Sunday, April 19, 2009

Bringing Home Your Child

“For this child I have prayed and God has granted me what I asked of Him.” I Samuel 1:27

It is such an exciting time when you bring a child home. You are so ready to have the waiting over. If you have other children at home they are ready to have a real body with the name they have heard over and over. You have readied your hearts; you most likely have readied a room, and had a great time shopping for special items for this new child of yours. You have prayed for this child and dreamed of their future. Your preparation has been careful and loving. You are ready!

As you embark on the journey to pick up the child, whether from a foreign country or the local social services office there are some things to consider as you bring a child home. One of the most important things to consider is that while you feel very prepared for this next step this may be totally a new thought to your child.

The following are some helpful suggestions to consider before you do your pick-up trip.

1. When you pick up the child ask as many questions as possible about their routine. This will help you to know what is “normal” to them. If you are able to bring an object such as a blanket, stuffed animal, etc. from their previous home this will help to have some thing that is familiar. In a fostering situation if you have an opportunity to speak with a willing birthparent about this it will also help them to know that you care about their child. Visiting the orphanage a child has been living at would allow you to see how life is handled through the day.

2. Take a good look at your commitments beforehand. Because of the pace we tend to live at in all likelihood some thing or some things will need to be scaled back. While you are used to the busy pace a child trying to get used to a new family, home, food, smells and perhaps a new language will possibly find it downright scary.

3. Stay close to home. For an extended period of time it would be reassuring to the child to stay home. Give them time to explore, get comfortable, learn what is expected of them, and get in their routine. Even a very young child is comforted by routine and an older child will need time to adjust to a new routine. You may expect some things of
them that they have never heard of before. Staying home also help will help you and the child to work on bonding without them being overloaded with more newness.

4. Keep life simple. This is probably not a good time to host a party. Have family over a little at a time so as not to overwhelm your new family member.

5. Remember you are the parent. While everyone will want to hold and cuddle a younger child that child needs to know who to go to when they have needs to be met. Whether it be cuddling, food, or comfort that person needs to be you and your spouse. This doesn’t mean another child in your home can never hold them but overall you need to be the person on the frontline. Remember a child that is used to many different caregivers isn’t necessarily going to seem to mind being passed around so they need to learn who the go-to-guy is. (That’s you - the parent!). An example of this is: the new child is playing out back with an older child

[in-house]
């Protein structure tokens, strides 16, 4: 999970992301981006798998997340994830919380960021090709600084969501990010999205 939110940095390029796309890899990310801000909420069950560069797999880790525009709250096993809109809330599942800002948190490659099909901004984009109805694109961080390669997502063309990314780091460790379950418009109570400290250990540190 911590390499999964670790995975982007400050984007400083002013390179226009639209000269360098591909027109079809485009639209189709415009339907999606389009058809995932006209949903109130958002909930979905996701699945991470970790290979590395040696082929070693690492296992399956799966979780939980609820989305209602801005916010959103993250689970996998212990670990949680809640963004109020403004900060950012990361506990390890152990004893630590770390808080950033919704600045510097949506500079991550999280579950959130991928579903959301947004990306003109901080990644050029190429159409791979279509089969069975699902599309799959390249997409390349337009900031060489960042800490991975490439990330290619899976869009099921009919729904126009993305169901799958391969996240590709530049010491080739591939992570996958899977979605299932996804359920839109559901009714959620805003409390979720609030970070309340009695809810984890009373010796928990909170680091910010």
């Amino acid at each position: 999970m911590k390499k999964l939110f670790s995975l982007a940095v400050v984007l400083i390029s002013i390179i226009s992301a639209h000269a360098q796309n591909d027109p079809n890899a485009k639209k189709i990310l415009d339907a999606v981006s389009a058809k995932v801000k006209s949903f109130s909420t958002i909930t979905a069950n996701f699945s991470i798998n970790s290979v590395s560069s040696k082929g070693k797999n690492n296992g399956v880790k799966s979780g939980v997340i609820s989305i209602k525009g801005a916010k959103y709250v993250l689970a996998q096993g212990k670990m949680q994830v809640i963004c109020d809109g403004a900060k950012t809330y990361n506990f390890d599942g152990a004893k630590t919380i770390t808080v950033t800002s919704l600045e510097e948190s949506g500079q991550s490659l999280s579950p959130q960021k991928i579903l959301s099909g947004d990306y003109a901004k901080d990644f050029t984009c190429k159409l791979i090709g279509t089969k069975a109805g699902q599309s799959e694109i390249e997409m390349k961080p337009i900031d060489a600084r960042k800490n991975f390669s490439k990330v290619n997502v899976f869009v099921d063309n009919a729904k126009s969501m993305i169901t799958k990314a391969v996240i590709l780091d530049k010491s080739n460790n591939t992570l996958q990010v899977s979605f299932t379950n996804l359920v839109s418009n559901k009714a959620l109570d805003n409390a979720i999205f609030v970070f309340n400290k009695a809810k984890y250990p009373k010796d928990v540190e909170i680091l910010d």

and skins his knee – the older child brings the child to you to be comforted.

An additional thought to consider is that being used to being passed around is not necessarily an issue of attachment, but is just what normally occurred where they came from. It will take them a while to understand that their needs, both physically and emotionally, are going to be met by someone specific.

6. Be consistent. Find the routine and keep it as much as possible. Consistency for a child that comes from an orphanage is familiar. Consistency for a child that has come from a chaotic situation is comforting as well.

7. Expect some developmental delays. When a child comes into foster care they may have some delays that were brought on by their environment, working with them at home may bring some quick changes in those areas. A child from an orphanage is often delayed as well, sometimes due to the lack of stimulation or just opportunity. Don’t get overly anxious at first; give the child some time to adjust. In our area Easter Seals is a great place for a developmental screening, if they are over the age of three the local school district does the screening. There are many services available for children in our area that are a great help to families if they are needed.

8. Socially a child may seem behind in how they relate to others or how they emotionally respond to situations. Often children don’t understand how something is supposed to be done because they have never seen it done before. For example perhaps a child lacks table manners – but maybe they never ate at a family-type table before. Or a child may have had a very limited number of toys before so playing with them is something new not to mention sharing them.

Again these are some things to consider as you bring your child home, I know there are other things as well. It is good to remember that everyone is adapting – parents, new child, new siblings and so it takes time to find a new normal for your family.

Lastly, for some people instant feelings don’t always come. Don’t be too hard on yourself if that is how you feel. Show yourself some grace in that area and give yourself time to get to know your new little one and them to get to know you. Those feelings will come as you come together to be the family that the Lord has knit together.

Note: Michelle Gardner has written a very good book about life after the homecoming entitled, After the Dream Comes True.

1 comment:

Charisa said...

I enjoyed reading this article. Thank you for taking the time to post it.